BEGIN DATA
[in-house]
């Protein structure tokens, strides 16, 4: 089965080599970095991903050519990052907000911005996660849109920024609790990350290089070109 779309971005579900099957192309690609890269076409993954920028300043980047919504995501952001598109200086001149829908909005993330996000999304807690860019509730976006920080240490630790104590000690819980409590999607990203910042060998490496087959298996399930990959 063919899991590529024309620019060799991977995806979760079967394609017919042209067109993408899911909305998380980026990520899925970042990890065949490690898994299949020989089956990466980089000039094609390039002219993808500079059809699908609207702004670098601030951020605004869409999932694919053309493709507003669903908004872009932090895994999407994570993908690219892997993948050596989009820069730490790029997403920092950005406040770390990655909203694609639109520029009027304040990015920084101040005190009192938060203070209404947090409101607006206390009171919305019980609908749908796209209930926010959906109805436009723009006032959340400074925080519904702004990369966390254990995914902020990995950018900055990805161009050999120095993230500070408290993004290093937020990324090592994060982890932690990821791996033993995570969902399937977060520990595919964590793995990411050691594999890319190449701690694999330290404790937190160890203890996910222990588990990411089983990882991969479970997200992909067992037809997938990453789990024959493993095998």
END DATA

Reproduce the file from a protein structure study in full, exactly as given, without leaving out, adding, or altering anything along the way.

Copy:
[in-house]
């Protein structure tokens, strides 16, 4: 089965080599970095991903050519990052907000911005996660849109920024609790990350290089070109 779309971005579900099957192309690609890269076409993954920028300043980047919504995501952001598109200086001149829908909005993330996000999304807690860019509730976006920080240490630790104590000690819980409590999607990203910042060998490496087959298996399930990959 063919899991590529024309620019060799991977995806979760079967394609017919042209067109993408899911909305998380980026990520899925970042990890065949490690898994299949020989089956990466980089000039094609390039002219993808500079059809699908609207702004670098601030951020605004869409999932694919053309493709507003669903908004872009932090895994999407994570993908690219892997993948050596989009820069730490790029997403920092950005406040770390990655909203694609639109520029009027304040990015920084101040005190009192938060203070209404947090409101607006206390009171919305019980609908749908796209209930926010959906109805436009723009006032959340400074925080519904702004990369966390254990995914902020990995950018900055990805161009050999120095993230500070408290993004290093937020990324090592994060982890932690990821791996033993995570969902399937977060520990595919964590793995990411050691594999890319190449701690694999330290404790937190160890203890996910222990588990990411089983990882991969479970997200992909067992037809997938990453789990024959493993095998």